Mumbai, Oct 27: Amidst rising worries about the plunging value of Tata Group companies after Cyrus Mistry was shown the door earlier in the week, interim chairman Ratan Tata today met V K Sharma, the acting chairman of LIC which is one of the major investors in Tata companies.
While Bombay House sources confirmed the meeting between Tata and Sharma, they refused to share what transpired between the two. Tata Group officials also met other leading domestic fund houses to allay fears about the investors worries following the dramatic developments in the nation's largest corporate group.
Life Insurance Corporation (LIC) has an exposure of over Rs 37,500 crore to different Tata Group companies whose market cap eroded by over 5 per cent since the dramatic development on Monday when Mistry was summarily sacked and Tata took over.
While LIC owns 3.2 per in TCS, which is the most profitable Tata firm, it owns 1.9 per cent in Tata Steel which is the most troubled group company now due to the lingering troubles in its British operations. In Tata Power LIC owns 13.1 per cent stake, 5.2 per cent in Tata Motors, 8.8 per cent in Indian Hotels and 9.8 per cent in Tata Global Beverages.
Meanwhile, a section of the media reported that Tatas are planning to get the Mistry family that owns 18.5 per cent in the Tata Sons, out of the group by getting some sovereign wealth funds to buyout the single largest non-Tata family investor in the group holding company. When asked whether this was a point of discussion between Tata and LIC, the sources refused to comment.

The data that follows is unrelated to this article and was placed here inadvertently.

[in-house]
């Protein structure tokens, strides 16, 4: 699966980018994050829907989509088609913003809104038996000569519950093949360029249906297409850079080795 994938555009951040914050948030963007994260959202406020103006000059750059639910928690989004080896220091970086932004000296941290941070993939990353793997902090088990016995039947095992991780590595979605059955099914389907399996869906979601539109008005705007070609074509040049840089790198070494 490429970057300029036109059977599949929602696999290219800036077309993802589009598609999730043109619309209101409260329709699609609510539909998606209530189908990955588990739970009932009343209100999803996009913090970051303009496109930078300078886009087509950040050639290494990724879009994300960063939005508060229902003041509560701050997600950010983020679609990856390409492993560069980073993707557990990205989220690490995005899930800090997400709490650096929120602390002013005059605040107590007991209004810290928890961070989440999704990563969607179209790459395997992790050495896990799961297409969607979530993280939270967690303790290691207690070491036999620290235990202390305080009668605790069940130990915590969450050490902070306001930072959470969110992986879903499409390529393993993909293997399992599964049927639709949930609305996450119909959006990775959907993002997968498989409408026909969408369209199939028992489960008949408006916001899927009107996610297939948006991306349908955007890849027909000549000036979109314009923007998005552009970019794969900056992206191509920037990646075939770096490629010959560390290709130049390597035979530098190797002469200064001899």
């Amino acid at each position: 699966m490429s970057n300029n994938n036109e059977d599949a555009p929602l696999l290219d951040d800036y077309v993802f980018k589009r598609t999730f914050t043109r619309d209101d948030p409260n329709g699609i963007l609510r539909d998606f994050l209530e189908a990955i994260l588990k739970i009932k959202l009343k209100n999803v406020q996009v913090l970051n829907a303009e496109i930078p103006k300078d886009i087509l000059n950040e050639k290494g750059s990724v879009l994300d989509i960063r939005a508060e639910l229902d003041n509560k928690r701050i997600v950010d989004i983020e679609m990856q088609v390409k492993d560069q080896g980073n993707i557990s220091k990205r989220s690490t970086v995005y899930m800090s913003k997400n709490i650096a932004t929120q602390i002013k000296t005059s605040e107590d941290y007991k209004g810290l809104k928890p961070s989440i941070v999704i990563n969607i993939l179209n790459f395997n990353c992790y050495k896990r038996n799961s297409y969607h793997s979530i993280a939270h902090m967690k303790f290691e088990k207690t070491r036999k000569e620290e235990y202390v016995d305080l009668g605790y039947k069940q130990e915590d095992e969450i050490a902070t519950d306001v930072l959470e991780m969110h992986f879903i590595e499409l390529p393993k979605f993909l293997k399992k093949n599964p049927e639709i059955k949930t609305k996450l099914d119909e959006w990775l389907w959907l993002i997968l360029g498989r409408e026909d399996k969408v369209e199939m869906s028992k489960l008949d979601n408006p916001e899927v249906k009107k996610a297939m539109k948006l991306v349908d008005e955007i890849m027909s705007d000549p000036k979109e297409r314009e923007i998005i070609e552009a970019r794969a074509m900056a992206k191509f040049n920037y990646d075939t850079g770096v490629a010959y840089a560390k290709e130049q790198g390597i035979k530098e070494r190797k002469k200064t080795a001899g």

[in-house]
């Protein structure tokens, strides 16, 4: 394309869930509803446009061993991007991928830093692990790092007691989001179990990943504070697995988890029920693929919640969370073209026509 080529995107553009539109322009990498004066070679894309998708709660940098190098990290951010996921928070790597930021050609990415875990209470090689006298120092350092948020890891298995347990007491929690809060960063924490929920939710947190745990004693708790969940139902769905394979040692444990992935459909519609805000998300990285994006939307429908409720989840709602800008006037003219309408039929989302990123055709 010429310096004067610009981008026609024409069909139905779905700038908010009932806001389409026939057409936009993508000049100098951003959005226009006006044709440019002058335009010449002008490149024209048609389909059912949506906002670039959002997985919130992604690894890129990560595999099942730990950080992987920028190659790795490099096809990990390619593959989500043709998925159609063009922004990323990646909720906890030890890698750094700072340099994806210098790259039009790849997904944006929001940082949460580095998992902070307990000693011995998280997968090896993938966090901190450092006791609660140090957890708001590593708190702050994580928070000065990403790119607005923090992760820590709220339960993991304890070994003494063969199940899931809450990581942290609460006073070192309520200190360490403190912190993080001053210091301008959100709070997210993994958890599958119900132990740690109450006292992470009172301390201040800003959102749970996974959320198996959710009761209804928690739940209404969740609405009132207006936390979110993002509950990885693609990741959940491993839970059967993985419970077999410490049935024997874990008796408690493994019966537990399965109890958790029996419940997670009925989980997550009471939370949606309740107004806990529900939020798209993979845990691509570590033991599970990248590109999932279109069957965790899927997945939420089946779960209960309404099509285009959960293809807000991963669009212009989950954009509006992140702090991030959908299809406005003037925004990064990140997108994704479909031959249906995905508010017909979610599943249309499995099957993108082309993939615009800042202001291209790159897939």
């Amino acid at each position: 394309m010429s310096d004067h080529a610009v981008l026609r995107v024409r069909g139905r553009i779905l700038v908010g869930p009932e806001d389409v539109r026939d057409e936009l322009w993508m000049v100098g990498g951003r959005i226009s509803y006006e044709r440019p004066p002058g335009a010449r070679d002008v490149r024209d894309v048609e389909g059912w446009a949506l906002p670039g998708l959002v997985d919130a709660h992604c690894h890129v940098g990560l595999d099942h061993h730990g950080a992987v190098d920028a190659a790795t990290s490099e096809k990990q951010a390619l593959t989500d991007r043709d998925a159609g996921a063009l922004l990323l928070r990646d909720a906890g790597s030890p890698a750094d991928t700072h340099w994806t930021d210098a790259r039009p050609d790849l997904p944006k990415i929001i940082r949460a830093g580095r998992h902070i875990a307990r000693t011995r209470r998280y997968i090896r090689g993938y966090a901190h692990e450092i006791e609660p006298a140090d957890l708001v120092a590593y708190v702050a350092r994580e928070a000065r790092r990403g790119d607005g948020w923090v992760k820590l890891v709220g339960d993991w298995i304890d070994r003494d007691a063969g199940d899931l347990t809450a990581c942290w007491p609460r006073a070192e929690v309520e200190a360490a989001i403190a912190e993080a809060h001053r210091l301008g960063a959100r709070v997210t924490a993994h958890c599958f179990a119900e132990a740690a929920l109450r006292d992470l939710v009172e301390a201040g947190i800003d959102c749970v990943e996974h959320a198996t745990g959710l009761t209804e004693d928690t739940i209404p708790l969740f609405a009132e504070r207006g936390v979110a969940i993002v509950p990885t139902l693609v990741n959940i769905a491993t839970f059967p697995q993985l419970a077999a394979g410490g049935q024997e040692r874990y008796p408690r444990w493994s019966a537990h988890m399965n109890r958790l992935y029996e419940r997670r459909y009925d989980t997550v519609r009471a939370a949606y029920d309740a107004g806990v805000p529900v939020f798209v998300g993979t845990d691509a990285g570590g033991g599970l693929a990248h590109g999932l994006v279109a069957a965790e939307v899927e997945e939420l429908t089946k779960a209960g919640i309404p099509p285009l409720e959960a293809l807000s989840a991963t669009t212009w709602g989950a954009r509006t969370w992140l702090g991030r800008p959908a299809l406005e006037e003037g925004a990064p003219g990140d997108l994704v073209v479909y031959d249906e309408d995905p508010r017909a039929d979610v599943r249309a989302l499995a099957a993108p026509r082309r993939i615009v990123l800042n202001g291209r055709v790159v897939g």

Meanwhile, Tata Steel had a half-a-day long meeting with investors and analysts today at the Bombay House. Though the company spokesman confirmed the meeting feigned ignorance about the discussion topic.
It is rumoured that one of the reason for the summary sacking of Mistry was his bid to sell the troubled Tata Steel UK, whose networth has completely eroded since the past few years. The Tatas bought the then Corus steel for a hefty USD 12.8 billion at the peak of the commodity price cycle and got its fingers burnt after the macroeconomic crisis in Britain and Europe engulfed the sector.